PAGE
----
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# Osmosis

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Sections
Solutions
Solubility and Intermolecular Forces
Solutions: Mass Percent
Percent Concentrations
Molarity
Osmolarity
Parts per Million (ppm)
Solubility: Temperature Effect
Intro to Henry's Law
Henry's Law Calculations
Dilutions
Solution Stoichiometry
Electrolytes (Simplified)
Equivalents
Molality
The Colligative Properties
Boiling Point Elevation
Freezing Point Depression
Osmosis
Osmotic Pressure

Osmosis is the net movement of solvent across a semipermeable membrane.

###### Understanding Osmosis

Concept #1: Osmosis

Concept #2: Osmotic Pressure

Example #1: Osmosis is best defined as the movement of:

a) Water molecules across a semipermeable membrane into a region of low solute concentration.

b) Solute molecules from an area of high concentration to an area of lower concentration.

c) Solute molecules from an area of low concentration to an area of higher concentration.

d) Water molecules across a semipermeable membrane into a region of high solute concentration.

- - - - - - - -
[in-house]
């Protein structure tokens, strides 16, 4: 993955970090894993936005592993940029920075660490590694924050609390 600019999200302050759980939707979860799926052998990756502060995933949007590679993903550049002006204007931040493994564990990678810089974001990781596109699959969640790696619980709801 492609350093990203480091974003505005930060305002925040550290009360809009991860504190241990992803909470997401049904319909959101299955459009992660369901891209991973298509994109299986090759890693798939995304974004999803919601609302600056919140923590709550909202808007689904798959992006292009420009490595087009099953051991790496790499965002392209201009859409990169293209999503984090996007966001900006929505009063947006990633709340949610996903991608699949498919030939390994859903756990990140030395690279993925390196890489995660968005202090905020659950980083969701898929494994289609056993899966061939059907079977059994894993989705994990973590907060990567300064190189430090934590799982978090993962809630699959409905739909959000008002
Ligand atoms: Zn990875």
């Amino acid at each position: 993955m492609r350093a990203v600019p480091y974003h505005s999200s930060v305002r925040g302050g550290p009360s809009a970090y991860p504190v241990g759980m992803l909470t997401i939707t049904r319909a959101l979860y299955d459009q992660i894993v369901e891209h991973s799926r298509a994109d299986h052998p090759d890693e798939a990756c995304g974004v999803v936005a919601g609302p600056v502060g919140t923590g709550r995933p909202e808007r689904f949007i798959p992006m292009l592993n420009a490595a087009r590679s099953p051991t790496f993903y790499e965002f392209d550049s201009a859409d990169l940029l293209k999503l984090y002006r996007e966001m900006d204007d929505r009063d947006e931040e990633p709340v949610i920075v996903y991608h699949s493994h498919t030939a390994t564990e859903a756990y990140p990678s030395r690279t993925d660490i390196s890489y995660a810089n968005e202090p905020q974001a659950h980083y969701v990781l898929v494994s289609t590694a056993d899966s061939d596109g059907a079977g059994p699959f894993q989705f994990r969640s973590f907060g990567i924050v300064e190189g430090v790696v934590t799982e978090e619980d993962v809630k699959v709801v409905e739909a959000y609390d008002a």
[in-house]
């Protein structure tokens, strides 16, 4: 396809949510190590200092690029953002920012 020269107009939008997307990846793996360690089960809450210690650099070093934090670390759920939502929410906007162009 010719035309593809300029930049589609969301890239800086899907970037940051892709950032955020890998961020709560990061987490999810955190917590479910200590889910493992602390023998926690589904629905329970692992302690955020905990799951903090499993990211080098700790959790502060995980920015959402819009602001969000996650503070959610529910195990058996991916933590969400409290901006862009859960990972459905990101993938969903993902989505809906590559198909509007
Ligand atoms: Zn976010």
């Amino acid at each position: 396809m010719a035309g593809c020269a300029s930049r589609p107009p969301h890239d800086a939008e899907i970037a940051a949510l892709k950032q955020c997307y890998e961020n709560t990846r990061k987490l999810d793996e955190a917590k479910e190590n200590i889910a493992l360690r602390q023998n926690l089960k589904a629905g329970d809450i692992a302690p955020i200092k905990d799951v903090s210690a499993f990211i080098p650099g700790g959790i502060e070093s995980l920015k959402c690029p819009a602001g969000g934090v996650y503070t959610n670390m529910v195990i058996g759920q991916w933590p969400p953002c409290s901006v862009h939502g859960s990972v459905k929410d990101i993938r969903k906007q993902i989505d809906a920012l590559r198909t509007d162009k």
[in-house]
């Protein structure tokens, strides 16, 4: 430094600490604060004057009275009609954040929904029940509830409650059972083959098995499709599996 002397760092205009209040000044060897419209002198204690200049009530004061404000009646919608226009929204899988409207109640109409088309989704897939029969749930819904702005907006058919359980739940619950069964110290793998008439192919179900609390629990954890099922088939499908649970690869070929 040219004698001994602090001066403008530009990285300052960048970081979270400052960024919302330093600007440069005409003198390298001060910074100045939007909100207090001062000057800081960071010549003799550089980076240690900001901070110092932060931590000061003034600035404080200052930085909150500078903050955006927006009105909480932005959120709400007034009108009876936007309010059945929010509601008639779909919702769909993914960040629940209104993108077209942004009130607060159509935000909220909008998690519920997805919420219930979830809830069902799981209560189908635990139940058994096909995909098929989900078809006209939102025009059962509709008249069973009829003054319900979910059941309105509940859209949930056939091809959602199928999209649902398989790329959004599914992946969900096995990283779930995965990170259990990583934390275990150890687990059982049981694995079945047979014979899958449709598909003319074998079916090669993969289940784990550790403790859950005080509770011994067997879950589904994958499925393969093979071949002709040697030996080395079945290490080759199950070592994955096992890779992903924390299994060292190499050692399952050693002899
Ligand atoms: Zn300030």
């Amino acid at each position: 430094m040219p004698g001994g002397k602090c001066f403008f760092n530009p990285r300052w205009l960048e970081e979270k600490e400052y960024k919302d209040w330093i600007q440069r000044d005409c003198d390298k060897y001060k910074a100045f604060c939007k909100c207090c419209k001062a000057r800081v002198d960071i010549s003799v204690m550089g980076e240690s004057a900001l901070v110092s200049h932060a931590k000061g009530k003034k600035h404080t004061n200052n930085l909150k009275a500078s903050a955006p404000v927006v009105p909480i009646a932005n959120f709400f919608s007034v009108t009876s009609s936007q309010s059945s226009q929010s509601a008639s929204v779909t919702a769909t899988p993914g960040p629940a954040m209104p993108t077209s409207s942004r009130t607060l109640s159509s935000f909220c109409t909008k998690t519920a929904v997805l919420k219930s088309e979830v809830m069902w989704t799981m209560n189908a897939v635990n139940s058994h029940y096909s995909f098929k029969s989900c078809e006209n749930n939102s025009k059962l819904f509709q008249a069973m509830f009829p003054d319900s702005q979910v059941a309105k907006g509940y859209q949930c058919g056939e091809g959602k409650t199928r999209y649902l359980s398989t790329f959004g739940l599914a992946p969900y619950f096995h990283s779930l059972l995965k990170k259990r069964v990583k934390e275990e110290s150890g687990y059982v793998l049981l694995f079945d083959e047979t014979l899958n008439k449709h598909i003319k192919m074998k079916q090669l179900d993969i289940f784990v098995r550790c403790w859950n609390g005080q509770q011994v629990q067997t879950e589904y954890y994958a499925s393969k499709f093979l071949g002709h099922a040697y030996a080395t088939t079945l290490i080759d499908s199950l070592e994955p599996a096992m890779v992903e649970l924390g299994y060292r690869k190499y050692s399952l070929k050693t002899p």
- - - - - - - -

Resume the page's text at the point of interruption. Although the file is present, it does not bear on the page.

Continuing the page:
Practice: A semipermeable membrane is placed between the following solutions.

Which solution will increase in volume?

Practice: Four U tubes each have distilled water in the right arm, a solution in the left arm, and a semipermeable membrane between the arms. If the solute is LiF, which solution is most concentrated?

Practice: Identify the direction of water flow between 2 solutions separates by semipermeable membrane, where are the solute particles.

Concept #3: Tonicity of Solutions

Example #2: Label the tonicity of the solution outside the cell.

Practice: If the fluid surrounding a patient’s red blood cells is depleted in electrolytes, is crenation or hemolysis more likely to occur?

Practice: A solution with the same osmotic pressure as the blood is

Practice: A red blood cell placed in pure water will swell because: